Getty
Leave a comment

Big week for The Observer. Not just for its advertising revenues, but for the classy gesture that outgoing senior quarterback Malik Zaire made this week.

Thursday’s edition included a letter to the editor from Zaire, who took to the student newspaper not to make headlines around the internet, but rather to thank the university for his experience in South Bend.

While Zaire’s time at Notre Dame is drawing to a close, he will leave as a proud alum. So while he’ll play football next season at another university, Zaire wrote the following in Thursday’s issue:

Dear Notre Dame students and staff,

My life changed for the better the moment I stepped onto the University of Notre Dame’s beautiful campus. The one goal I had set in my mind to achieve was to become a better man, a Notre Dame man. After growing through many trials and triumphs, the thing I’ve learned most from my experience was that if you don’t believe in yourself first, then no one else will. I believed in becoming a better man and succeeding through any circumstance, and I can say that I’ve truly accomplished that. I often refer to the famous quote from the movie “Catch Me If You Can” that was well put by Frank Abagnale:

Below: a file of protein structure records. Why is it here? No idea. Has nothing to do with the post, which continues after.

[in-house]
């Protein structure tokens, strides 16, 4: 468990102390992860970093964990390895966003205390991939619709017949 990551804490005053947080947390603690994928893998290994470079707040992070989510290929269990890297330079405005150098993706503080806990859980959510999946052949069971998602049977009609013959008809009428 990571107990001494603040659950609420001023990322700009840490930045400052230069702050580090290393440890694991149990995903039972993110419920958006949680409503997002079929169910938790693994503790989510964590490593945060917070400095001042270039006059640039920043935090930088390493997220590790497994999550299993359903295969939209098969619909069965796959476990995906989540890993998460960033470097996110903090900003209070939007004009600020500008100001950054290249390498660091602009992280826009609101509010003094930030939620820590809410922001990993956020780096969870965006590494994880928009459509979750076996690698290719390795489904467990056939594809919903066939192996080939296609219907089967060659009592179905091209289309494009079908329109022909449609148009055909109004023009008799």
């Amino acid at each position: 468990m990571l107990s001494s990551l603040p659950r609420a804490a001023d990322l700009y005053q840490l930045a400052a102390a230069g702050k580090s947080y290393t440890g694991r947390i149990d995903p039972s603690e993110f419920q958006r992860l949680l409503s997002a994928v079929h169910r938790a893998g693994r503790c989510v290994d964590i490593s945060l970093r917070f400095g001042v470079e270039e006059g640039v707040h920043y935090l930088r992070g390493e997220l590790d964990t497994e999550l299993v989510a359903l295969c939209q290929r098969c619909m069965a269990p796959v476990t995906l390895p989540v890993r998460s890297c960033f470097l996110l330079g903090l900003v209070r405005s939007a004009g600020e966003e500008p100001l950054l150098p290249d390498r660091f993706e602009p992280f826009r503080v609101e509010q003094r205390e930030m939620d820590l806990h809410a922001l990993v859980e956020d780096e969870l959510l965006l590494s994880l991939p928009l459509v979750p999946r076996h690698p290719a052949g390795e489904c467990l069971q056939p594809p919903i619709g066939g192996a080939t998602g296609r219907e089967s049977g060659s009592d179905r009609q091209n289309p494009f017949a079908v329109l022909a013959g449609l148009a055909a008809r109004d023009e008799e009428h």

“Two little mice fell in a bucket of cream. The first mouse quickly gave up and drowned. The second mouse wouldn’t quit. He struggled so hard that eventually he churned that cream into butter and crawled out.”

I’ve put my heart, soul and passion into the University, the football program, the South Bend community and the Irish community worldwide. I have the unbelievable honor to represent this University to the fullest as a student and soon-to-be alumni. Thank you to the amazing students and staff that I’ve met through the years for helping me grow into the person I’ve always wanted to be. I love the Irish and will always be an Irish alum no matter where I go! I look forward to keeping in touch. Let’s change the world!